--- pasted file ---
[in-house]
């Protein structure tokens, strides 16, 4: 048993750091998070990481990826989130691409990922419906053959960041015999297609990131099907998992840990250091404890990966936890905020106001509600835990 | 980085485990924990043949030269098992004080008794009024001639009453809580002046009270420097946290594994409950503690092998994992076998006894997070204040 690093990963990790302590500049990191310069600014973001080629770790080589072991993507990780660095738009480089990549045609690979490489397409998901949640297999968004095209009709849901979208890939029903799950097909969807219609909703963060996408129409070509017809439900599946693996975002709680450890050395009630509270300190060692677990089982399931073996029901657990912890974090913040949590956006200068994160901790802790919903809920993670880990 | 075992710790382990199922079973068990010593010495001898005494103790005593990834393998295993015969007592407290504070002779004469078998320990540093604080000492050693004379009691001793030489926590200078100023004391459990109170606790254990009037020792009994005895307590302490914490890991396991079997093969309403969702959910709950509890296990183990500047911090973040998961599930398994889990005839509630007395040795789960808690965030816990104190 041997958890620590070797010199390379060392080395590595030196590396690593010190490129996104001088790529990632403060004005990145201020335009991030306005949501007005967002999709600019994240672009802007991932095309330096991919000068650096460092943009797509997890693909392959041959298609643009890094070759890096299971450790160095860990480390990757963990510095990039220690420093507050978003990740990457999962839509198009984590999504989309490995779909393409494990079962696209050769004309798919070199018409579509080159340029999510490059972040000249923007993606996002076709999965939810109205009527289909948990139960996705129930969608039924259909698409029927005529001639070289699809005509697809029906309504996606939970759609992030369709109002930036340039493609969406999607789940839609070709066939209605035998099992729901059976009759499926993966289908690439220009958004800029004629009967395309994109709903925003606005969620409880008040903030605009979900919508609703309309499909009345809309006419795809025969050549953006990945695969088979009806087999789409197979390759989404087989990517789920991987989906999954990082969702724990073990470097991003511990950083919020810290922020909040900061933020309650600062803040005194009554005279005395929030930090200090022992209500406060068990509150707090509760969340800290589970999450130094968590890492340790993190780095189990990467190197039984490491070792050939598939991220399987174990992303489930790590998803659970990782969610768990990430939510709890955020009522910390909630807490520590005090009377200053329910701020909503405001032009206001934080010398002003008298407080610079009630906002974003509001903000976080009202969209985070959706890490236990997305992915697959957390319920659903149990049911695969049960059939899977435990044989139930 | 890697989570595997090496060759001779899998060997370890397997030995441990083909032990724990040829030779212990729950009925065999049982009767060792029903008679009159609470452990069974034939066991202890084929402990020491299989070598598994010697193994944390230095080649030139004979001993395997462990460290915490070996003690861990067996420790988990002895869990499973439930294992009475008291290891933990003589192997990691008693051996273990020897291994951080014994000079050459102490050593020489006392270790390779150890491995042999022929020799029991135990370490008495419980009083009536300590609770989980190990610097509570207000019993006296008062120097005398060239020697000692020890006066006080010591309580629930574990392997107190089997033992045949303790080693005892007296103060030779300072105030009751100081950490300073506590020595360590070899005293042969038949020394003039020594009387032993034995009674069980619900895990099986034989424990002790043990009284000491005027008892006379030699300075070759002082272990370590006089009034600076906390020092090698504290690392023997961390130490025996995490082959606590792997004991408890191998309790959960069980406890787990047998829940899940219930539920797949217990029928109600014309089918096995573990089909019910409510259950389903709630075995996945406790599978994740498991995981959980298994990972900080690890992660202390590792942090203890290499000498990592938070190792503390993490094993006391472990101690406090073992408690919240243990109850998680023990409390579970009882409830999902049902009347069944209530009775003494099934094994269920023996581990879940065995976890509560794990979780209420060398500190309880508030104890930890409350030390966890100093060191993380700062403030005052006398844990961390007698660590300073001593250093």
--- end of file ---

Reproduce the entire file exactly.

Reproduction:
[in-house]
């Protein structure tokens, strides 16, 4: 048993750091998070990481990826989130691409990922419906053959960041015999297609990131099907998992840990250091404890990966936890905020106001509600835990 | 980085485990924990043949030269098992004080008794009024001639009453809580002046009270420097946290594994409950503690092998994992076998006894997070204040 690093990963990790302590500049990191310069600014973001080629770790080589072991993507990780660095738009480089990549045609690979490489397409998901949640297999968004095209009709849901979208890939029903799950097909969807219609909703963060996408129409070509017809439900599946693996975002709680450890050395009630509270300190060692677990089982399931073996029901657990912890974090913040949590956006200068994160901790802790919903809920993670880990 | 075992710790382990199922079973068990010593010495001898005494103790005593990834393998295993015969007592407290504070002779004469078998320990540093604080000492050693004379009691001793030489926590200078100023004391459990109170606790254990009037020792009994005895307590302490914490890991396991079997093969309403969702959910709950509890296990183990500047911090973040998961599930398994889990005839509630007395040795789960808690965030816990104190 041997958890620590070797010199390379060392080395590595030196590396690593010190490129996104001088790529990632403060004005990145201020335009991030306005949501007005967002999709600019994240672009802007991932095309330096991919000068650096460092943009797509997890693909392959041959298609643009890094070759890096299971450790160095860990480390990757963990510095990039220690420093507050978003990740990457999962839509198009984590999504989309490995779909393409494990079962696209050769004309798919070199018409579509080159340029999510490059972040000249923007993606996002076709999965939810109205009527289909948990139960996705129930969608039924259909698409029927005529001639070289699809005509697809029906309504996606939970759609992030369709109002930036340039493609969406999607789940839609070709066939209605035998099992729901059976009759499926993966289908690439220009958004800029004629009967395309994109709903925003606005969620409880008040903030605009979900919508609703309309499909009345809309006419795809025969050549953006990945695969088979009806087999789409197979390759989404087989990517789920991987989906999954990082969702724990073990470097991003511990950083919020810290922020909040900061933020309650600062803040005194009554005279005395929030930090200090022992209500406060068990509150707090509760969340800290589970999450130094968590890492340790993190780095189990990467190197039984490491070792050939598939991220399987174990992303489930790590998803659970990782969610768990990430939510709890955020009522910390909630807490520590005090009377200053329910701020909503405001032009206001934080010398002003008298407080610079009630906002974003509001903000976080009202969209985070959706890490236990997305992915697959957390319920659903149990049911695969049960059939899977435990044989139930 | 890697989570595997090496060759001779899998060997370890397997030995441990083909032990724990040829030779212990729950009925065999049982009767060792029903008679009159609470452990069974034939066991202890084929402990020491299989070598598994010697193994944390230095080649030139004979001993395997462990460290915490070996003690861990067996420790988990002895869990499973439930294992009475008291290891933990003589192997990691008693051996273990020897291994951080014994000079050459102490050593020489006392270790390779150890491995042999022929020799029991135990370490008495419980009083009536300590609770989980190990610097509570207000019993006296008062120097005398060239020697000692020890006066006080010591309580629930574990392997107190089997033992045949303790080693005892007296103060030779300072105030009751100081950490300073506590020595360590070899005293042969038949020394003039020594009387032993034995009674069980619900895990099986034989424990002790043990009284000491005027008892006379030699300075070759002082272990370590006089009034600076906390020092090698504290690392023997961390130490025996995490082959606590792997004991408890191998309790959960069980406890787990047998829940899940219930539920797949217990029928109600014309089918096995573990089909019910409510259950389903709630075995996945406790599978994740498991995981959980298994990972900080690890992660202390590792942090203890290499000498990592938070190792503390993490094993006391472990101690406090073992408690919240243990109850998680023990409390579970009882409830999902049902009347069944209530009775003494099934094994269920023996581990879940065995976890509560794990979780209420060398500190309880508030104890930890409350030390966890100093060191993380700062403030005052006398844990961390007698660590300073001593250093």